Government aims for 25 skills councils by 2004On 22 Jul 2003 in Personnel Today Related posts:No related photos. Comments are closed. Previous Article Next Article The Government has announced ambitious plans to get 25 Sector SkillsCouncils (SSCs) up and running by the summer of 2004 in its Skills StrategyWhite Paper. 21st Century Skills – Realising Our Potential: Individuals, Employers,Nation identifies a network of SSCs as key to identifying and delivering theskills employers need to raise productivity. The Government claims that the Skills for Business Network will create a newemployer-led approach to developing skills and boosting productivity. Sector Skills Councils are employer-led training bodies that replaced theNational Training Organisations last March. SSCs will cover 90 per cent of the UK workforce in 12 months’ time, says theGovernment. However, only two councils have been fully licensed so far. TheWhite Paper recognises “concerns about delays and bureaucracy”. Ros Barker, HR director at Ladbrokes, who is helping establish an SSC tocover the hospitality, leisure, travel and tourism sector, said development todate had been frustrating. “There is no evidence that the problems are being ironed out, but wehave to hope lessons will be learned from the vanguard,” she said. The skills strategy also proposes SSCs should work with Regional DevelopmentAgencies and Learning and Skills Councils to address regional skills shortages.
Written by April 23, 2018 /Sports News – Local Utah College Golf Roundup FacebookTwitterLinkedInEmailBREMERTON, Wash.-Sunday, Utah State completed its men’s golf season with the final day of competition at the Mountain West Conference tournament, finishing 11th out of 11 participating schools.The UNLV Rebels took the title with a collective score of 856 (-8) while Rebels star Shintaro Ben (200 -16) was the overall individual leader.The Aggies were bolstered in their efforts by Braxton Miller, who finished 17th overall in the standings with a 220 (+4).BOULDER CITY, Nev.-Sunday, as the Big Sky women’s golf championships concluded, the Idaho Vandals maintained their 2-day lead to finish with 866 (+2) overall.The Southern Utah Thunderbirds placed a respectable sixth overall at 909 (+45) with Kamonwan (Poy) Prasurtwong finishing at 222 (+6), placing her 10th overall in the standings. Her teammate, Kyla Smith tied for 15th overall at 224 (+8).The Vandals were bolstered by the overall first place finish of Sophie Hausmann at 206 (-10) and Michelle Kim, who finished second overall at 210 (-6).Weber State finished tied for 10th overall at 944 (+80) while the Wildcats’ highest finisher was Kiselya Plewe who finished 29th overall at 229 (+13). Tags: Big Sky/Mountain West/Southern Utah/Utah State/Weber State Brad James
The firm has scheduled to execute the offshore installation in 2021 and 2022 using Seaway 7’s heavy lift, cable lay and support vessels Subsea 7 awarded contract offshore Germany. (Credit: SUBSEA 7.) Subsea 7 announced the award of a sizeable contract innogy Kaskasi for the Kaskasi offshore wind farm project, located approximately 35km north west of Heligoland in the German sector of the North Sea.The contracted work scope includes the transport and installation of the offshore substation foundation, 38 wind turbine monopile foundations and 52km of inner array grid cables in water depths of between 18 and 25 metres. Offshore installation is scheduled for execution in 2021 and 2022 using Seaway 7’s heavy lift, cable lay and support vessels. When completed, the Kaskasi offshore wind farm will have an installed capacity of 342 megawatts.Steph McNeill, EVP Renewables, said: “We are pleased to continue our partnership with innogy on the Kaskasi II project, after having collaborated on other projects such as Nordsee One and Triton Knoll. It will benefit from being managed as an integrated foundation and cable installation project leveraging the available capabilities within Seaway 7, and will use an innovative vibratory hammer installation approach to minimize the noise levels during offshore installation of the monopiles.” Source: Company Press Release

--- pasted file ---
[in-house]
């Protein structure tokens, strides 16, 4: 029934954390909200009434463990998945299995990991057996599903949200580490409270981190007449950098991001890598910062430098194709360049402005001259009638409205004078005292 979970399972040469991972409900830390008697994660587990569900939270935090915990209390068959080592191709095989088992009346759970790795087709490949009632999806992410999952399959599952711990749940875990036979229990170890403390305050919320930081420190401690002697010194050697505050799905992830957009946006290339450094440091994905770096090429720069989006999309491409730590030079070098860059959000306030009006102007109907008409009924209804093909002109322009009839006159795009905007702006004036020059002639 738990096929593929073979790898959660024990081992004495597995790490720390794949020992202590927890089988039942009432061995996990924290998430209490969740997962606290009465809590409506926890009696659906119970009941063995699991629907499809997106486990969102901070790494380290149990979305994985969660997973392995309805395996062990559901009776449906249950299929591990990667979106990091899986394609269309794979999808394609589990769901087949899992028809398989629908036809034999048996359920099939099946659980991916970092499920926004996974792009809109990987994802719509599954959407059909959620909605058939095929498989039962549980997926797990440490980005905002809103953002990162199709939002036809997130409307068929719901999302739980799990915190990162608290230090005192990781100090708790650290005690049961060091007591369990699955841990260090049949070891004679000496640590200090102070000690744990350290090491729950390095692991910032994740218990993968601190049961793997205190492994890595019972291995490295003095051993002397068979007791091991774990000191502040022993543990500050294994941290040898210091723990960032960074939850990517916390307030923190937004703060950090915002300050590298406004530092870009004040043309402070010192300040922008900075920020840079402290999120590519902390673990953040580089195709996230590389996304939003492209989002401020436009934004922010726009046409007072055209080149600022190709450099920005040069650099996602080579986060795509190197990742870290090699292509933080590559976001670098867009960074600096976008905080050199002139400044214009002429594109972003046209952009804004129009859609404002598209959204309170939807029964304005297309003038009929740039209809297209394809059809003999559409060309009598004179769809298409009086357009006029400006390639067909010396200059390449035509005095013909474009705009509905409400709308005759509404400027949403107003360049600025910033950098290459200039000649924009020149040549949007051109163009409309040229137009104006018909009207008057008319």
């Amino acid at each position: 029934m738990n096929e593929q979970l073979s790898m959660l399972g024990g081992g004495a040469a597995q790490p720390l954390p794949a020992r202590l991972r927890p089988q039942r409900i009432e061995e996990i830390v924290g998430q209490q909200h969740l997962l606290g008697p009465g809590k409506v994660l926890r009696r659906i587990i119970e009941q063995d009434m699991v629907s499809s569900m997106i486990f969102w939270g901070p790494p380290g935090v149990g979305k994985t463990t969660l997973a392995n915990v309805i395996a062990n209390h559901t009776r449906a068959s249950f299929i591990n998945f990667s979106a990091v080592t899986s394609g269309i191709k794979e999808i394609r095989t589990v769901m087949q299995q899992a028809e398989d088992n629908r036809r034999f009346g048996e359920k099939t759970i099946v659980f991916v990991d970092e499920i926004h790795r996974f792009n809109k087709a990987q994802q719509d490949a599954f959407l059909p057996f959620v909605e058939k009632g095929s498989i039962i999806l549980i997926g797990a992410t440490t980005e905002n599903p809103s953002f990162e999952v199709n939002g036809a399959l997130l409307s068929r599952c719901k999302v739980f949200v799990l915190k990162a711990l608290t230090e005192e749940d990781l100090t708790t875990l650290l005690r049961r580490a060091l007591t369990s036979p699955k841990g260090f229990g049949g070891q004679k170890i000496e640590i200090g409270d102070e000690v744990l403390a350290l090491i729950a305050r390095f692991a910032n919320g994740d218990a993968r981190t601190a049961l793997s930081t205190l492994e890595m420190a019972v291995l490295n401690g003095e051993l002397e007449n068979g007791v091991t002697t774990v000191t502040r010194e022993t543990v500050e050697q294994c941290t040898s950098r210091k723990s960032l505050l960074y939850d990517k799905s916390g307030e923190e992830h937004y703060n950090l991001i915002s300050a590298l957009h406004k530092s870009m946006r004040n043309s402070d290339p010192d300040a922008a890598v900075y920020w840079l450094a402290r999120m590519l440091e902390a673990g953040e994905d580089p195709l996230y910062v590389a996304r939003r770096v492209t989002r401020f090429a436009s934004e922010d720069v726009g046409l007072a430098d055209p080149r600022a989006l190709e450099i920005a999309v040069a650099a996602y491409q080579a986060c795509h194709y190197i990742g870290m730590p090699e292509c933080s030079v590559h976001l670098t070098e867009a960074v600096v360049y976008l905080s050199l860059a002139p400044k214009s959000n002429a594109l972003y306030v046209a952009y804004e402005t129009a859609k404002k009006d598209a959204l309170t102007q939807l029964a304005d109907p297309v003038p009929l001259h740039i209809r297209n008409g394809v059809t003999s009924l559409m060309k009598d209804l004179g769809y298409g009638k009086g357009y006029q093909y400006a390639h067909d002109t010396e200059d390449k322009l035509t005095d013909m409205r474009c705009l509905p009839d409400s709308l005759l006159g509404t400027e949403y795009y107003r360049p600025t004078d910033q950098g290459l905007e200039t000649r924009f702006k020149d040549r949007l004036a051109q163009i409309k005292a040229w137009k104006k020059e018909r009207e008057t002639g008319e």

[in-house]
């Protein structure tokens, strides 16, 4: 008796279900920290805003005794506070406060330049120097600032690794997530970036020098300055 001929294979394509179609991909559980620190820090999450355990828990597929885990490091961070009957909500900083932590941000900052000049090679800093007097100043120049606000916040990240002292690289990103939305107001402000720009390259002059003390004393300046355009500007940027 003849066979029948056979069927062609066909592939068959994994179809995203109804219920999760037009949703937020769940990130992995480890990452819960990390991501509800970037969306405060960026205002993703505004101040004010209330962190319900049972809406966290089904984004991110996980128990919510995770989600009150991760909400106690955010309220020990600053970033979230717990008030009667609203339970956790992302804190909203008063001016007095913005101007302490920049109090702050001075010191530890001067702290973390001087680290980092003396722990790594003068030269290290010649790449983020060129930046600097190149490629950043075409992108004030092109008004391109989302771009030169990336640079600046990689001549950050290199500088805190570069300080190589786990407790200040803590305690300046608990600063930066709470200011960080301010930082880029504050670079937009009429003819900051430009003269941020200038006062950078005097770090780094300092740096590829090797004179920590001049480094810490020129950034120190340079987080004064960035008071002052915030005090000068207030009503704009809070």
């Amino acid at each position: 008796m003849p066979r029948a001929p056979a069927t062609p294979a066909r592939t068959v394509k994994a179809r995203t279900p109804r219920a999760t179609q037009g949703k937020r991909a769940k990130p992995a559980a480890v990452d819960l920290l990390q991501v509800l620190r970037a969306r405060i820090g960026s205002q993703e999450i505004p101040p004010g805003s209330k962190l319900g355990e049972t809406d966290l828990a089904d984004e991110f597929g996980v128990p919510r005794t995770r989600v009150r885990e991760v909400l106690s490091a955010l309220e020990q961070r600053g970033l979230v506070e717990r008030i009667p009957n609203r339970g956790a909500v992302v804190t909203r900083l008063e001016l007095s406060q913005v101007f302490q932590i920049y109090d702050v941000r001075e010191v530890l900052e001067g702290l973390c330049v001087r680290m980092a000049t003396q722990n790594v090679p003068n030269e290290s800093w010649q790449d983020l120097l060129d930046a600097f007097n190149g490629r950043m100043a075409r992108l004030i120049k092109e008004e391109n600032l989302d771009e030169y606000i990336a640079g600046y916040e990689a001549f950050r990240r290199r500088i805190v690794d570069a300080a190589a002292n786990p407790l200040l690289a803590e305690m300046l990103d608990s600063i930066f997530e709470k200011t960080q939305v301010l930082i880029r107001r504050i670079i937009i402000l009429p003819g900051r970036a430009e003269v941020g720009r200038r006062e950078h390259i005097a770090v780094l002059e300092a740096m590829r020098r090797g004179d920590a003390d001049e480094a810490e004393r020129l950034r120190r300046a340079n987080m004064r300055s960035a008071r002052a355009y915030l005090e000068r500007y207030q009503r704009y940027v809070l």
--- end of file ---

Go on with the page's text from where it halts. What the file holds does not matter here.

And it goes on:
News that a Republican strategist in Maryland pleaded guilty on Thursday to conspiracy in what investigators say was a scheme to funnel money from an Indianapolis-based gaming company to an Indiana congressional candidate raises more questions than prosecutors seem ready to answer.And you have to think there are some folks in Indy getting pretty nervous.The campaign in question was former state Sen. Brent Waltz‘s bid for the GOP nomination in the 9th District in 2016. Waltz told IBJ late Thursday he was not aware of any illegal donations to the unsuccessful campaign and said he’s been fully cooperating with investigators.And it seems the Republican strategist in Maryland—Chip O’Neil—is cooperating, too. In court, he admitted that at least eight people, including his girlfriend, were used as conduits for illegal corporate donations from the Indianapolis gaming company to the House campaign. And the plea agreement calls for O’Neil to spill his guts about what he knows.Lots of people are named in the charging documents and O’Neil’s plea agreement—but not the Indianapolis gaming company. Neither is the company’s vice president and general counsel, who is accused in the filings of helping to set up the scheme to “evade the restrictions of corporate contributions to campaigns, to evade the limits placed on money that individuals could contribute to a campaign, and to disguise the fact that the gaming corporation was the true source of the funds.”But those names could be revealed soon as the case moves forward and O’Neil provides information in exchange for a lighter sentence. No doubt there are plenty of folks waiting to see where the dominos fall.Meanwhile, IBJ has the details on what prosecutors have revealed so far about the Indiana case and how it fits into a larger crackdown on fraudulent political action committees. FacebookTwitterCopy LinkEmail Campaign Fraud Case Implicates Indy Gaming Firm—But Who Is It?